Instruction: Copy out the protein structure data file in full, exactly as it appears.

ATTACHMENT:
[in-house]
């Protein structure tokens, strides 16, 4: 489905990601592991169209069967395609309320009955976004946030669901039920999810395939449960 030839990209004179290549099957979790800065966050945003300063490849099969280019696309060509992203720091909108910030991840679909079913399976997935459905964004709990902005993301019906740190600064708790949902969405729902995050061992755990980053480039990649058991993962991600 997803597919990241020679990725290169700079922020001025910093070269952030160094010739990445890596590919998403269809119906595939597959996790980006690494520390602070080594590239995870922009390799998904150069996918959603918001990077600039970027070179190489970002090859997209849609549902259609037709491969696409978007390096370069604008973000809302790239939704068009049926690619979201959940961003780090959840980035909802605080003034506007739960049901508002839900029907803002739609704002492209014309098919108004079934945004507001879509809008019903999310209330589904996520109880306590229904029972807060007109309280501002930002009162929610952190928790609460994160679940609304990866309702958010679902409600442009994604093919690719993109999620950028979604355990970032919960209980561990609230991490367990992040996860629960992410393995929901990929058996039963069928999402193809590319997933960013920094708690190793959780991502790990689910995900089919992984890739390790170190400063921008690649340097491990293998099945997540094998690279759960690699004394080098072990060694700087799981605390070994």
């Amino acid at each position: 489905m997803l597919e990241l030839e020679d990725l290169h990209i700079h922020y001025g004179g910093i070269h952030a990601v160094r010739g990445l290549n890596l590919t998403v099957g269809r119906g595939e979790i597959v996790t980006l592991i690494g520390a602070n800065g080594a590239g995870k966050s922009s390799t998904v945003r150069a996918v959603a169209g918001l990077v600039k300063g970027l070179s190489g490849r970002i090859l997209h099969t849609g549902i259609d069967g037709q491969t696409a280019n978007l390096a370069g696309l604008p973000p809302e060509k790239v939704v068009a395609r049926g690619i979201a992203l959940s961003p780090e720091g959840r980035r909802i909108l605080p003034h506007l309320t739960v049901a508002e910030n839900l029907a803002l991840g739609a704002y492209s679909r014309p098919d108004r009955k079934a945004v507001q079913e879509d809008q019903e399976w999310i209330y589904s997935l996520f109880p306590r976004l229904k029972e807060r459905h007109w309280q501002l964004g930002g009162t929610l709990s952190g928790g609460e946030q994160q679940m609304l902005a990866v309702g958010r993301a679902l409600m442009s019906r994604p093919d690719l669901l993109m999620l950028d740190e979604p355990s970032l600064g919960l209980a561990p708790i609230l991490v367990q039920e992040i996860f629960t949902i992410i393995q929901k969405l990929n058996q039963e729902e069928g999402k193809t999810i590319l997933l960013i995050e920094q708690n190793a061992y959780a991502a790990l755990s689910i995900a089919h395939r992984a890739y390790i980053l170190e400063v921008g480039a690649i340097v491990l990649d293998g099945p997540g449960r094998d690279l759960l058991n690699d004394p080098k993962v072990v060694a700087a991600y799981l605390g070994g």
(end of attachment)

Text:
[in-house]
């Protein structure tokens, strides 16, 4: 489905990601592991169209069967395609309320009955976004946030669901039920999810395939449960 030839990209004179290549099957979790800065966050945003300063490849099969280019696309060509992203720091909108910030991840679909079913399976997935459905964004709990902005993301019906740190600064708790949902969405729902995050061992755990980053480039990649058991993962991600 997803597919990241020679990725290169700079922020001025910093070269952030160094010739990445890596590919998403269809119906595939597959996790980006690494520390602070080594590239995870922009390799998904150069996918959603918001990077600039970027070179190489970002090859997209849609549902259609037709491969696409978007390096370069604008973000809302790239939704068009049926690619979201959940961003780090959840980035909802605080003034506007739960049901508002839900029907803002739609704002492209014309098919108004079934945004507001879509809008019903999310209330589904996520109880306590229904029972807060007109309280501002930002009162929610952190928790609460994160679940609304990866309702958010679902409600442009994604093919690719993109999620950028979604355990970032919960209980561990609230991490367990992040996860629960992410393995929901990929058996039963069928999402193809590319997933960013920094708690190793959780991502790990689910995900089919992984890739390790170190400063921008690649340097491990293998099945997540094998690279759960690699004394080098072990060694700087799981605390070994």
């Amino acid at each position: 489905m997803l597919e990241l030839e020679d990725l290169h990209i700079h922020y001025g004179g910093i070269h952030a990601v160094r010739g990445l290549n890596l590919t998403v099957g269809r119906g595939e979790i597959v996790t980006l592991i690494g520390a602070n800065g080594a590239g995870k966050s922009s390799t998904v945003r150069a996918v959603a169209g918001l990077v600039k300063g970027l070179s190489g490849r970002i090859l997209h099969t849609g549902i259609d069967g037709q491969t696409a280019n978007l390096a370069g696309l604008p973000p809302e060509k790239v939704v068009a395609r049926g690619i979201a992203l959940s961003p780090e720091g959840r980035r909802i909108l605080p003034h506007l309320t739960v049901a508002e910030n839900l029907a803002l991840g739609a704002y492209s679909r014309p098919d108004r009955k079934a945004v507001q079913e879509d809008q019903e399976w999310i209330y589904s997935l996520f109880p306590r976004l229904k029972e807060r459905h007109w309280q501002l964004g930002g009162t929610l709990s952190g928790g609460e946030q994160q679940m609304l902005a990866v309702g958010r993301a679902l409600m442009s019906r994604p093919d690719l669901l993109m999620l950028d740190e979604p355990s970032l600064g919960l209980a561990p708790i609230l991490v367990q039920e992040i996860f629960t949902i992410i393995q929901k969405l990929n058996q039963e729902e069928g999402k193809t999810i590319l997933l960013i995050e920094q708690n190793a061992y959780a991502a790990l755990s689910i995900a089919h395939r992984a890739y390790i980053l170190e400063v921008g480039a690649i340097v491990l990649d293998g099945p997540g449960r094998d690279l759960l058991n690699d004394p080098k993962v072990v060694a700087a991600y799981l605390g070994g």